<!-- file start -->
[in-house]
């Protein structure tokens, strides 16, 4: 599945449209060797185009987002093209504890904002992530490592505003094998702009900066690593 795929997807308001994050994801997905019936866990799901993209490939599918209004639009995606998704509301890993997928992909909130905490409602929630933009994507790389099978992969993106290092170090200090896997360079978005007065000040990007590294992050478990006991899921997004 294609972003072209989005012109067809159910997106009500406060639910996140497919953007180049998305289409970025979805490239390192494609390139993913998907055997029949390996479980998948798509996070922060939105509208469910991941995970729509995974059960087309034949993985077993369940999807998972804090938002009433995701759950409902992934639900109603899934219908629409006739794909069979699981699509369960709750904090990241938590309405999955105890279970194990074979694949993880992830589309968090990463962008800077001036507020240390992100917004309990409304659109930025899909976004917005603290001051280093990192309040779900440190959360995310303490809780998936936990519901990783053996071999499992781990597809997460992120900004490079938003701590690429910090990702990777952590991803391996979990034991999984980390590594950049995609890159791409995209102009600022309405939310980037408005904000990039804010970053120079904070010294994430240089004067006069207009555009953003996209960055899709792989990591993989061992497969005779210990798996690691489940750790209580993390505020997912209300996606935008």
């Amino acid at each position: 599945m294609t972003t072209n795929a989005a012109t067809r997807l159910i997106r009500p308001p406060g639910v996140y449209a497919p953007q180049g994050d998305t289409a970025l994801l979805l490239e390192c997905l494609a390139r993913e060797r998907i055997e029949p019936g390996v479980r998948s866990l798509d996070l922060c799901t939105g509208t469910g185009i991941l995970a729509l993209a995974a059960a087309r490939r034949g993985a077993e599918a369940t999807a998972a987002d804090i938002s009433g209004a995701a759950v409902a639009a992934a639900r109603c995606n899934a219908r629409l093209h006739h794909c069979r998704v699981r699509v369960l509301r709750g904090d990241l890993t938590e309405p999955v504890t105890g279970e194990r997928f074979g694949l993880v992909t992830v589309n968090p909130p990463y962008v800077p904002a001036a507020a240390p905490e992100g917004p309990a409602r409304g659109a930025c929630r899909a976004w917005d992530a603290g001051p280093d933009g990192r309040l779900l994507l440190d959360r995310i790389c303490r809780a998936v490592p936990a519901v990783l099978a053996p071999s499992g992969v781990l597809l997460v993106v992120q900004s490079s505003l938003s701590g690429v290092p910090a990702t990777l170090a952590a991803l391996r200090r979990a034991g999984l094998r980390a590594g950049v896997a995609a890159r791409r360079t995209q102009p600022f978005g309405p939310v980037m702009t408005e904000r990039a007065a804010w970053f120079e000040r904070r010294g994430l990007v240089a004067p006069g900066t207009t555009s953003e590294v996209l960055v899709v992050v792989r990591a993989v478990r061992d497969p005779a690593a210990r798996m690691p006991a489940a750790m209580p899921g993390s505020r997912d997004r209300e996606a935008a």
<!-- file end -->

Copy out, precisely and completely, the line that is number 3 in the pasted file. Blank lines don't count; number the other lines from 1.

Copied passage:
């Amino acid at each position: 599945m294609t972003t072209n795929a989005a012109t067809r997807l159910i997106r009500p308001p406060g639910v996140y449209a497919p953007q180049g994050d998305t289409a970025l994801l979805l490239e390192c997905l494609a390139r993913e060797r998907i055997e029949p019936g390996v479980r998948s866990l798509d996070l922060c799901t939105g509208t469910g185009i991941l995970a729509l993209a995974a059960a087309r490939r034949g993985a077993e599918a369940t999807a998972a987002d804090i938002s009433g209004a995701a759950v409902a639009a992934a639900r109603c995606n899934a219908r629409l093209h006739h794909c069979r998704v699981r699509v369960l509301r709750g904090d990241l890993t938590e309405p999955v504890t105890g279970e194990r997928f074979g694949l993880v992909t992830v589309n968090p909130p990463y962008v800077p904002a001036a507020a240390p905490e992100g917004p309990a409602r409304g659109a930025c929630r899909a976004w917005d992530a603290g001051p280093d933009g990192r309040l779900l994507l440190d959360r995310i790389c303490r809780a998936v490592p936990a519901v990783l099978a053996p071999s499992g992969v781990l597809l997460v993106v992120q900004s490079s505003l938003s701590g690429v290092p910090a990702t990777l170090a952590a991803l391996r200090r979990a034991g999984l094998r980390a590594g950049v896997a995609a890159r791409r360079t995209q102009p600022f978005g309405p939310v980037m702009t408005e904000r990039a007065a804010w970053f120079e000040r904070r010294g994430l990007v240089a004067p006069g900066t207009t555009s953003e590294v996209l960055v899709v992050v792989r990591a993989v478990r061992d497969p005779a690593a210990r798996m690691p006991a489940a750790m209580p899921g993390s505020r997912d997004r209300e996606a935008a």